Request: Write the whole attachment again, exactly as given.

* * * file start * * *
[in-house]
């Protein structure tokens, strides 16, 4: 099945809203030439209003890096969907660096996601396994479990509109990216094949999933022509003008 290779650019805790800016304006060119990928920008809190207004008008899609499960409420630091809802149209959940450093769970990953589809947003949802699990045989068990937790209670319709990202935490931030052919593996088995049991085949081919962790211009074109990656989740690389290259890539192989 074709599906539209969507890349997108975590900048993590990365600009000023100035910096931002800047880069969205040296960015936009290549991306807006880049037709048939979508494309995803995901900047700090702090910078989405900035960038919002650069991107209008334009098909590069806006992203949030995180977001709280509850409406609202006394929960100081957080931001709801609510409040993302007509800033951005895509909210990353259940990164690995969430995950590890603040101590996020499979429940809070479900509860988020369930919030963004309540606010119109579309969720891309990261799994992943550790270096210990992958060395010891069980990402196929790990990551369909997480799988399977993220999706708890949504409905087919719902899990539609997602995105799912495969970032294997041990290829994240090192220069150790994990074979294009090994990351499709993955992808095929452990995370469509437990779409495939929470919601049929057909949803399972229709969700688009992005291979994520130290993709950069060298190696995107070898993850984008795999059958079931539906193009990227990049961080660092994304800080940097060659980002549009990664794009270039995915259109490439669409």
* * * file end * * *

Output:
[in-house]
């Protein structure tokens, strides 16, 4: 099945809203030439209003890096969907660096996601396994479990509109990216094949999933022509003008 290779650019805790800016304006060119990928920008809190207004008008899609499960409420630091809802149209959940450093769970990953589809947003949802699990045989068990937790209670319709990202935490931030052919593996088995049991085949081919962790211009074109990656989740690389290259890539192989 074709599906539209969507890349997108975590900048993590990365600009000023100035910096931002800047880069969205040296960015936009290549991306807006880049037709048939979508494309995803995901900047700090702090910078989405900035960038919002650069991107209008334009098909590069806006992203949030995180977001709280509850409406609202006394929960100081957080931001709801609510409040993302007509800033951005895509909210990353259940990164690995969430995950590890603040101590996020499979429940809070479900509860988020369930919030963004309540606010119109579309969720891309990261799994992943550790270096210990992958060395010891069980990402196929790990990551369909997480799988399977993220999706708890949504409905087919719902899990539609997602995105799912495969970032294997041990290829994240090192220069150790994990074979294009090994990351499709993955992808095929452990995370469509437990779409495939929470919601049929057909949803399972229709969700688009992005291979994520130290993709950069060298190696995107070898993850984008795999059958079931539906193009990227990049961080660092994304800080940097060659980002549009990664794009270039995915259109490439669409």